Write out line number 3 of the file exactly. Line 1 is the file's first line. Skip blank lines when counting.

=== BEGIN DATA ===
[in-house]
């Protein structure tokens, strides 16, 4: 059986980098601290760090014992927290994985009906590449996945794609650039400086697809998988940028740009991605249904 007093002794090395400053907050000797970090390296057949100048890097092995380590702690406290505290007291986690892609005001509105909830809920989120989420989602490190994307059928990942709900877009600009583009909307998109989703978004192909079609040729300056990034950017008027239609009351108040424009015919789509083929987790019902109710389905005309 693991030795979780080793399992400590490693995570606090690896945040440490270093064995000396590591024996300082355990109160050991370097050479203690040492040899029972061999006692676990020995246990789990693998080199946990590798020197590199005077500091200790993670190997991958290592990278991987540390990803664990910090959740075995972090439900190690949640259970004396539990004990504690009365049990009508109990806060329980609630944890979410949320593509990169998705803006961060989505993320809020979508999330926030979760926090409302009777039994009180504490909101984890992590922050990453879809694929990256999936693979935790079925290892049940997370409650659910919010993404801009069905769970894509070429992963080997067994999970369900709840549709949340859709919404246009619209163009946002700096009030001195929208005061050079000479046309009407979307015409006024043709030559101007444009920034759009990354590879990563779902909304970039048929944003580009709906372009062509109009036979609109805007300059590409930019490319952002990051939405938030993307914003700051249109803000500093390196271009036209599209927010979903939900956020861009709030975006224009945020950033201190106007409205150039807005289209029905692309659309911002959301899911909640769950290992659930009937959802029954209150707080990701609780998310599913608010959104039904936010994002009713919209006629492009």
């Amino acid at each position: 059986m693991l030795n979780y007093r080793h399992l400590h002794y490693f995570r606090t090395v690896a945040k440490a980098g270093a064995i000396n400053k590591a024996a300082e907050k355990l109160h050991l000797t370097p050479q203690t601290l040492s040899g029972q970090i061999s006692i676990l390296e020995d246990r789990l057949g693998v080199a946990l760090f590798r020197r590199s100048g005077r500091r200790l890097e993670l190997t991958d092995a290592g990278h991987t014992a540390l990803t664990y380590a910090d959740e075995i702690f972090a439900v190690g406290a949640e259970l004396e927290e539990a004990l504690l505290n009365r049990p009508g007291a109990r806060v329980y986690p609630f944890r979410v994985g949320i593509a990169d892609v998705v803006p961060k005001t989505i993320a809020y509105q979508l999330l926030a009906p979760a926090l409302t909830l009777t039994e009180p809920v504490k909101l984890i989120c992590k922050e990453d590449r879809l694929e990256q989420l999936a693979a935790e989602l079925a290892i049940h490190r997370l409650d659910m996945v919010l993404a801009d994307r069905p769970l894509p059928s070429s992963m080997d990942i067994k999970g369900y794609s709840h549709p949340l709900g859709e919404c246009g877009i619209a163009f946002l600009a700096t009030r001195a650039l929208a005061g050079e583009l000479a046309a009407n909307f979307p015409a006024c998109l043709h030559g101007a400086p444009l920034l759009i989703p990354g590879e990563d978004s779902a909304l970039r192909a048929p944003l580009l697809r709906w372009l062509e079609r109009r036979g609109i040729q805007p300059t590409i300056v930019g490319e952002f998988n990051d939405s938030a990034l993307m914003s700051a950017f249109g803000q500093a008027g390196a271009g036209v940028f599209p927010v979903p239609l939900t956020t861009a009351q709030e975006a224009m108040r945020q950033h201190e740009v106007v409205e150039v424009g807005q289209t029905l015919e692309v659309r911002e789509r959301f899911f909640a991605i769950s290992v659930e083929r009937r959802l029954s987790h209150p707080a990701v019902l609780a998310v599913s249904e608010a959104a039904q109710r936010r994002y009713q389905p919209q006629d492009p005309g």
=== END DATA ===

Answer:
């Amino acid at each position: 059986m693991l030795n979780y007093r080793h399992l400590h002794y490693f995570r606090t090395v690896a945040k440490a980098g270093a064995i000396n400053k590591a024996a300082e907050k355990l109160h050991l000797t370097p050479q203690t601290l040492s040899g029972q970090i061999s006692i676990l390296e020995d246990r789990l057949g693998v080199a946990l760090f590798r020197r590199s100048g005077r500091r200790l890097e993670l190997t991958d092995a290592g990278h991987t014992a540390l990803t664990y380590a910090d959740e075995i702690f972090a439900v190690g406290a949640e259970l004396e927290e539990a004990l504690l505290n009365r049990p009508g007291a109990r806060v329980y986690p609630f944890r979410v994985g949320i593509a990169d892609v998705v803006p961060k005001t989505i993320a809020y509105q979508l999330l926030a009906p979760a926090l409302t909830l009777t039994e009180p809920v504490k909101l984890i989120c992590k922050e990453d590449r879809l694929e990256q989420l999936a693979a935790e989602l079925a290892i049940h490190r997370l409650d659910m996945v919010l993404a801009d994307r069905p769970l894509p059928s070429s992963m080997d990942i067994k999970g369900y794609s709840h549709p949340l709900g859709e919404c246009g877009i619209a163009f946002l600009a700096t009030r001195a650039l929208a005061g050079e583009l000479a046309a009407n909307f979307p015409a006024c998109l043709h030559g101007a400086p444009l920034l759009i989703p990354g590879e990563d978004s779902a909304l970039r192909a048929p944003l580009l697809r709906w372009l062509e079609r109009r036979g609109i040729q805007p300059t590409i300056v930019g490319e952002f998988n990051d939405s938030a990034l993307m914003s700051a950017f249109g803000q500093a008027g390196a271009g036209v940028f599209p927010v979903p239609l939900t956020t861009a009351q709030e975006a224009m108040r945020q950033h201190e740009v106007v409205e150039v424009g807005q289209t029905l015919e692309v659309r911002e789509r959301f899911f909640a991605i769950s290992v659930e083929r009937r959802l029954s987790h209150p707080a990701v019902l609780a998310v599913s249904e608010a959104a039904q109710r936010r994002y009713q389905p919209q006629d492009p005309g």